of interest: Language and Computation, Language and Logic, and Logic
    and Computation.

    Previous summer schools have been highly successful, attracting up to
    500 students from Europe and elsewhere. The school has developed into
    an important meeting place and forum for discussion for students and
    researchers interested in the interdisciplinary study of Logic,
    Language and Information. ESSLLI-2005 is organized under the auspices
    of the European Association for Logic, Language and Information (FoLLI).

    The ESSLLI-2005 Program Committee invites proposals for foundational,
    introductory, and advanced courses, and for workshops for the 17-th
    annual Summer School on a wide range of timely topics that have
    demonstrated their relevance in the following fields:

        - LANGUAGE & LOGIC

    Besides courses and workshops the Student Session will be held again.
    Contributions for the Student Session will be solicited in a separate

    PROPOSAL SUBMISSION: Proposals should be submitted through a web form
    available at <http://www.esslli.org/2005/submission.html>.

    All proposals should be submitted no later than Thursday July 15,
    2004. Authors of proposals will be notified of the committee's
    decision no later than Wednesday September 15, 2004. Proposers should
    follow the guidelines below while preparing their submissions;
    proposals that deviate can not be considered.

    ALL COURSES: Courses are taught by 1 or maximally 2 lecturers. They
    typically consist of five sessions (a one-week course) or ten sessions
    (a two-week course). Each session lasts 90 minutes. Courses are given
    on three levels.

    FOUNDATIONAL COURSES: These are really elementary courses not assuming
    any background knowledge. They are intended for people to get
    acquainted with the problems and techniques of areas new to them.
    Ideally, they should allow researchers from other fields to acquire
    the key competences of neighboring disciplines, thus encouraging the
    development of a truly interdisciplinary research community.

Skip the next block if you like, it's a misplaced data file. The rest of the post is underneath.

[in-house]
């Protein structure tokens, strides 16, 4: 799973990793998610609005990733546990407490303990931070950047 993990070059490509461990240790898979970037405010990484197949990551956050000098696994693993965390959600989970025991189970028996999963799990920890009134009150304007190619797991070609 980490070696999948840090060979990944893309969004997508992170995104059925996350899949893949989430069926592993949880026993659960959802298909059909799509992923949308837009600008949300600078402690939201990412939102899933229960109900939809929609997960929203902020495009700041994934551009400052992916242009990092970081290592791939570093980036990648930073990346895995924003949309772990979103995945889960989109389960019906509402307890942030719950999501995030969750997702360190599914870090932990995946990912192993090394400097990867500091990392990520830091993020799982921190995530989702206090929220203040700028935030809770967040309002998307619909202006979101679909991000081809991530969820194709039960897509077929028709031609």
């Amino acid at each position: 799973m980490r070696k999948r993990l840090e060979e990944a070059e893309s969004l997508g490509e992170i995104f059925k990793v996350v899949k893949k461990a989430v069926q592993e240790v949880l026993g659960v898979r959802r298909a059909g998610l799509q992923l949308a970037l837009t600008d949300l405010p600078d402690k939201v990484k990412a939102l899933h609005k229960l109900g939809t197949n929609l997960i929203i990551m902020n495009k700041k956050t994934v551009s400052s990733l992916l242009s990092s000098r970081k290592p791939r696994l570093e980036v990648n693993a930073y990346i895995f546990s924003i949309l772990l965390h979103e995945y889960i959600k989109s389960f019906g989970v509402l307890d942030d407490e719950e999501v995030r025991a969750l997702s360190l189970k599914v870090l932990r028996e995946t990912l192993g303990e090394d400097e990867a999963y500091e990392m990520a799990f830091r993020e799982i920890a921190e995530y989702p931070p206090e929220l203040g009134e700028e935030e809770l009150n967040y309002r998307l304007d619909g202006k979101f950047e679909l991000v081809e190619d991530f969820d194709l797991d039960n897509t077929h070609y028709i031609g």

Foundational courses may presuppose some experience with scientific
    methods in general, so as to be able to concentrate on the issues that
    are germane to the area of the course.

    INTRODUCTORY COURSES: Introductory courses are central to the
    activities of the Summer School. They are intended to equip students
    and young researchers with a good understanding of a field's basic
    methods and techniques. Introductory courses in, for instance,
    Language and Computation, can build on some knowledge of the component
    fields; e.g., an introductory course in computational linguistics
    should address an audience which is familiar with the basics of
    linguistics and computation. Proposals for introductory courses
    should indicate the level of the course as compared to standard texts
    in the area (if available).

    ADVANCED COURSES: Advanced courses should be pitched at an audience of
    advanced Masters or PhD students. Proposals for advanced courses
    should specify the prerequisites in some detail.

    TIMETABLE for the Submission of Course Proposals

          Jul 15, 2004: Proposal Submission Deadline
          Sep 15, 2004: Notification
          Nov 15, 2004: Deadline for receipt of title, abstract,
                        lecturer(s) information, course description
                        and prerequisites
          Jun 1, 2005: Deadline for receipt of camera-ready course

    WORKSHOPS: The aim of the workshops is to provide a forum for advanced
    Ph.D. students and other researchers to present and discuss their
    work. A workshop centers around a specific theme and the